My Age of Seven in 1978
series was produced in the same way. Therefore, at first glance, it seems to have no significant difference from the previous works. However, in this series, each work does not have a single, independent meaning but as a small episode, becomes a part of the whole story. Each story dein each eleven works from My Age of Seven: Oversleeping
to My Age of Seven: Bed-wetter’s Laundering
, functions as an element of a grand unified narrative. As a result, the viewers come to read the narrative made collectively by the photographs and Won’s stories included in it. And generally, due to this linear arrangement of episodes, people tend to think of the series more as ‘story’than as ‘image’, though there may be differences among them.
Like her, I too was seven in the same year, that is, in 1978. But unlike her, I do not have many memories about that time. I would have probably been glad to have many friends because I have no brothers and sisters, but simultaneously, felt rather embarrassed that I had to meet a lot of strange people suddenly. And I also think I was both surprised at and tense about the fact that my mother and I parted and met again at a fixed time everyday. Thus, My Age of Seven in 1978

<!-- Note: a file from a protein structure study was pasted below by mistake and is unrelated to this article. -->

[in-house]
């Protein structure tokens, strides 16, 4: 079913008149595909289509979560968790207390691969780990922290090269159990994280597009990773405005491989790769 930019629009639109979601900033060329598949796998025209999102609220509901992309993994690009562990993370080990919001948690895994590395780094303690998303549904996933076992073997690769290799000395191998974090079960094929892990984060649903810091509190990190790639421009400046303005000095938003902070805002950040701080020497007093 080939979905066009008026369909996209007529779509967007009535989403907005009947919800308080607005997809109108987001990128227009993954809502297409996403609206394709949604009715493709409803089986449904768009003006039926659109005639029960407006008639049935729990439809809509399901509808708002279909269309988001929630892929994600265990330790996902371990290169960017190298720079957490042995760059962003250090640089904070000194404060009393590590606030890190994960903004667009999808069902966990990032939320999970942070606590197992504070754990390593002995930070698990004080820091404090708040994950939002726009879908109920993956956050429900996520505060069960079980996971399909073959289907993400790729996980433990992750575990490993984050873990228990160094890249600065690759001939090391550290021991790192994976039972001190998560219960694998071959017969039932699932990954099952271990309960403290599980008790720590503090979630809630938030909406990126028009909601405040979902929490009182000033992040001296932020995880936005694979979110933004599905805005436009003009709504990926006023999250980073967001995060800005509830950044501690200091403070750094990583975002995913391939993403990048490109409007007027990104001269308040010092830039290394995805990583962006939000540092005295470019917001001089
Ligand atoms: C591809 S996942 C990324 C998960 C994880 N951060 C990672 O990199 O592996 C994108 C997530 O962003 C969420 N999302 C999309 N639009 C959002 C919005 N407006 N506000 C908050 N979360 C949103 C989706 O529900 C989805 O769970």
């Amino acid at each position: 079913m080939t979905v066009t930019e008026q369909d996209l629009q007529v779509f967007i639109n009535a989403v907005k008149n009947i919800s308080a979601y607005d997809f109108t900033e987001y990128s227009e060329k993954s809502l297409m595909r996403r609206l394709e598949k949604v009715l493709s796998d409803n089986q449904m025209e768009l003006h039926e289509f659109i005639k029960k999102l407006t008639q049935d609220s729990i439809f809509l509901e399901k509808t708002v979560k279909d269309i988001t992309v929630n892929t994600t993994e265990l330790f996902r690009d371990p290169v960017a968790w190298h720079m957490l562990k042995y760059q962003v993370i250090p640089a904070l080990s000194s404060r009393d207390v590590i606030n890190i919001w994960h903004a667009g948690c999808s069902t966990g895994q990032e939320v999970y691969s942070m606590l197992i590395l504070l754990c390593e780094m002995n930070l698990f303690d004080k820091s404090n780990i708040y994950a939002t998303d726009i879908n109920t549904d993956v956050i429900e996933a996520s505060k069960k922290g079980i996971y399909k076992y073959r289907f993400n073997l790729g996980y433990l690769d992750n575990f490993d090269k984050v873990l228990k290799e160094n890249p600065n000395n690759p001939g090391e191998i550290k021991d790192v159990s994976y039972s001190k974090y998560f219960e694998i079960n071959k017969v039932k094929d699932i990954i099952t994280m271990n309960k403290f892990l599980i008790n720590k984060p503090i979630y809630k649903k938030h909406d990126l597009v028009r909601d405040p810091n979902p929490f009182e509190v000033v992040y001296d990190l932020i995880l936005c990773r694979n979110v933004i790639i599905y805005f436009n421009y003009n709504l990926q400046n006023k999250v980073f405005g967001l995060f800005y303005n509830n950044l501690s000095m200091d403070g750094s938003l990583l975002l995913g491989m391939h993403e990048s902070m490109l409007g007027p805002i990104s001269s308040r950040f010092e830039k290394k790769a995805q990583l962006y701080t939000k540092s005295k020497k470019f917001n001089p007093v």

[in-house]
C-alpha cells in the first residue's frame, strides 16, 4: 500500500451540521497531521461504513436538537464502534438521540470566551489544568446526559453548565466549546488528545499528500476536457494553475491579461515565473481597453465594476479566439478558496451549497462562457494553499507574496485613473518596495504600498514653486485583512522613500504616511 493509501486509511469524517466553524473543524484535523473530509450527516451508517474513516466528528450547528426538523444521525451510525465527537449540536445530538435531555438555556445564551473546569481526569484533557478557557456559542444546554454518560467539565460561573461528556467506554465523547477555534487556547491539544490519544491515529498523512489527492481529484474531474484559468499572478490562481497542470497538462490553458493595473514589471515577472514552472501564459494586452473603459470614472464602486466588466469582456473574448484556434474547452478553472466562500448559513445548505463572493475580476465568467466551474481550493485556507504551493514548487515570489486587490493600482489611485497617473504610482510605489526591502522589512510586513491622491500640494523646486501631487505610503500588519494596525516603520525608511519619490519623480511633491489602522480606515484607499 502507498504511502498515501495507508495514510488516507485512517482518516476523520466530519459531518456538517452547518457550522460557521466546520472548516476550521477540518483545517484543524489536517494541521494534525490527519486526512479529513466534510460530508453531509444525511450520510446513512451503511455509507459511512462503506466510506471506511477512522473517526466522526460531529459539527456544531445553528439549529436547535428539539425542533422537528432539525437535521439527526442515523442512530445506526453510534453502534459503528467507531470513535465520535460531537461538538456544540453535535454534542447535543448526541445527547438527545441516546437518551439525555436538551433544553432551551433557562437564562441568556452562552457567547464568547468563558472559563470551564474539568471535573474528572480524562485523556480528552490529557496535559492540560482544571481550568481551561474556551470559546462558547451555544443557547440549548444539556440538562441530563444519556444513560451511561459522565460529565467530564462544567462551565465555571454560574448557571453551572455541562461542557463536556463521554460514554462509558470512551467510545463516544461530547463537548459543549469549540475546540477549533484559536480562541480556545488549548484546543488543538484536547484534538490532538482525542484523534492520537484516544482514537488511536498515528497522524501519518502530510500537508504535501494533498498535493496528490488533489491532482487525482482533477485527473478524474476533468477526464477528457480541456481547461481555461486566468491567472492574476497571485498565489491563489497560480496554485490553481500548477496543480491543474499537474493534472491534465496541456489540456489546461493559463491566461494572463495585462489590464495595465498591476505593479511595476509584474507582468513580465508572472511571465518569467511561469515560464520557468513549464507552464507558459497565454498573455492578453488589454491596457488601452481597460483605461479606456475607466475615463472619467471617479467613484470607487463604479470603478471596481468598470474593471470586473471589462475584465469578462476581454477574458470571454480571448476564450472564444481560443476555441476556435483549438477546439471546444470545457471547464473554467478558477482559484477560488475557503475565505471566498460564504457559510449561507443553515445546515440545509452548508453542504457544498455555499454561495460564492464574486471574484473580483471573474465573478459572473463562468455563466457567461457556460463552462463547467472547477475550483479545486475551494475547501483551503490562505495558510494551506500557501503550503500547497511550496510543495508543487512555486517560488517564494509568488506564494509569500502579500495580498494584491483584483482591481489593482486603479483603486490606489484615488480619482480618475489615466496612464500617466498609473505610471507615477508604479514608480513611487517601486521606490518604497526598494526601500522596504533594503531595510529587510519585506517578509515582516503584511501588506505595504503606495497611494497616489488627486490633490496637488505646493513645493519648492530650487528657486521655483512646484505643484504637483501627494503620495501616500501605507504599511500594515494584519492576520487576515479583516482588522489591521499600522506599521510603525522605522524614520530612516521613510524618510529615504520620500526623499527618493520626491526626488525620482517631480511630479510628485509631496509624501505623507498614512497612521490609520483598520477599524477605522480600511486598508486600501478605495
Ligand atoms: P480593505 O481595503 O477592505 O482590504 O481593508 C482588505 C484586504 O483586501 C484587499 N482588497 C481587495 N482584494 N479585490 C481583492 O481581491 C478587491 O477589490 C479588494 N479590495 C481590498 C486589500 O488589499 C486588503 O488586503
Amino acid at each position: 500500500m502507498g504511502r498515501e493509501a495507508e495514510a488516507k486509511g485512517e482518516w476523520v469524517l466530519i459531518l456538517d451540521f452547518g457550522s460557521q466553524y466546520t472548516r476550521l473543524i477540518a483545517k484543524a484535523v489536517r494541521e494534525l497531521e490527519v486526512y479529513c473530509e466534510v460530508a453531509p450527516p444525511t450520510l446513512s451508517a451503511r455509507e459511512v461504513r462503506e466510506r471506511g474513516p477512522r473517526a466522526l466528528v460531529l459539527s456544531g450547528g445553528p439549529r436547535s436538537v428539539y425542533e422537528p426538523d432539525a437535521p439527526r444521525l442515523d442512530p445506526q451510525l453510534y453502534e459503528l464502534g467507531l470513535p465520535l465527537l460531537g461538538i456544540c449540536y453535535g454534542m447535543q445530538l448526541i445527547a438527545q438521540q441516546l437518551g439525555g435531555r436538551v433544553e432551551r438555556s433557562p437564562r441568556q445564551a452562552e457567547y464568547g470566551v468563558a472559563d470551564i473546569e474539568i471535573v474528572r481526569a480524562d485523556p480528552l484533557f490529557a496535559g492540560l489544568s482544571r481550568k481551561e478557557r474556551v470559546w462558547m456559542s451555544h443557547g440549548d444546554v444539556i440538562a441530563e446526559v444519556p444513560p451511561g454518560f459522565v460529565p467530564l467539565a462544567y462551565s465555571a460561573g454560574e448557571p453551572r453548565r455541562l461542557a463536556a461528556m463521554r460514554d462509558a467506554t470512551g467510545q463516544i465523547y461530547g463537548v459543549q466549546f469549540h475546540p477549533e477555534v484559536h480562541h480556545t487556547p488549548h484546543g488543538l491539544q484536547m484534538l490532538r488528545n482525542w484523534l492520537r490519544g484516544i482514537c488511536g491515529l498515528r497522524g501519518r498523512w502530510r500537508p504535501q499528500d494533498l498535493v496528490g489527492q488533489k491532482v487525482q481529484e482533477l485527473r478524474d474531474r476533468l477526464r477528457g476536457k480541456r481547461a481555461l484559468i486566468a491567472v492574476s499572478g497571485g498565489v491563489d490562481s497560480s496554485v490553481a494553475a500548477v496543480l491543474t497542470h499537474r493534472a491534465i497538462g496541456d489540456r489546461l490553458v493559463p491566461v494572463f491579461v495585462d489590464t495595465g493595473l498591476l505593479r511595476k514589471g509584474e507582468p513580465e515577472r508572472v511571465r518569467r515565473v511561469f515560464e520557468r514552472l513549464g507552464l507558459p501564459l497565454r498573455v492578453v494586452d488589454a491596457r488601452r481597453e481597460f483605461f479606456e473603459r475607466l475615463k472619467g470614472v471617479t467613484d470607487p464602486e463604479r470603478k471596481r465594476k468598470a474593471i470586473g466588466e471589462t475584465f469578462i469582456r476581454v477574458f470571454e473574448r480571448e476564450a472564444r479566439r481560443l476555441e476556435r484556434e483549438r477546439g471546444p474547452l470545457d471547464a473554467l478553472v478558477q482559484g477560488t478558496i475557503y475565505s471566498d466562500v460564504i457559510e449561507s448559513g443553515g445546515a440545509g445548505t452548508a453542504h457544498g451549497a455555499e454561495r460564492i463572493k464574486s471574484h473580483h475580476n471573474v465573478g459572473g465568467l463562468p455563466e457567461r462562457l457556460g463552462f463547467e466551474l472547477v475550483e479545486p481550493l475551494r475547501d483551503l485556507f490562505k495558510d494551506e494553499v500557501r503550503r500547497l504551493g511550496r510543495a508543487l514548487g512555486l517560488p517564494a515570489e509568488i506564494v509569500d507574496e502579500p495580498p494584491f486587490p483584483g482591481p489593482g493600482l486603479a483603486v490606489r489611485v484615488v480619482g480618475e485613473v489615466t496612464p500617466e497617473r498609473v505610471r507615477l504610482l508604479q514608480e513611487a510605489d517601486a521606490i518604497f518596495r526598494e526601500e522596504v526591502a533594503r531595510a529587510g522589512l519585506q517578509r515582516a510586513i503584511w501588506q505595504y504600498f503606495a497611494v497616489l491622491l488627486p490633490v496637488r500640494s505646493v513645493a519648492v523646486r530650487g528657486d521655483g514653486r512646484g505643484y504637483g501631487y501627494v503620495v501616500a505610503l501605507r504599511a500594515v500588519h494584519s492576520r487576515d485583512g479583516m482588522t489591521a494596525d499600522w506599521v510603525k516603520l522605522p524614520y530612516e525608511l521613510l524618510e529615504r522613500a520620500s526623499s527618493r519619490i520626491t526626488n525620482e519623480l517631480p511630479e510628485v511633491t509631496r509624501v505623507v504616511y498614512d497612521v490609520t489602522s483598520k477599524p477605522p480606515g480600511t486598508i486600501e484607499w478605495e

brings me back to my seven year old days. I can recall my first play ground, as well as the cute (?) episode that I left home to search for my ‘real’mother, bemy elders’joke that I had been found and adopted under a bridge. With my numerous stories like these dissolving into another, I came to listen to the little girl’s story, following the images in the photographs.
In this way, Won’s works often help the viewers recollect their own stories endand connect their own narrative with the images in what they are seeing. This feature, which can be undoubtedly interpreted in various ways, seems to be at least one of the reasons why people like his / her photographs and feel at ease before them. And this, I think, is ascribed more or less to the fact that her photographs resemble quilts, as was discussed earlier. As quilt makers compose a new story by sewing together fabric scraps, moving from stitch to stitch, the artist creates a new image/story by joining together small images taken from differentplaces and different times. Consequently, her pictures are always abundant in details, which leave the works open to interpretations as many as the number of the eyes and minds of the beholders. Those hundreds of layers hidden by the artist bring the effect that these visual images serve as stories as well, and that these stories give rise to countless, never-ending versions. Thus, even at the very moment when you are reading the artist’s story, you need not simply follow it. The story is not only hers, but also mine, and but also yours.
Suddenly, several questions come upon me:
Did the girl following the red thread find her mother?
Did her mother come back when the girl finished laundering?
And were they able to return home in safety following the thread?
Bo-seul Shin / Curator, Total Museum of Contemporary Art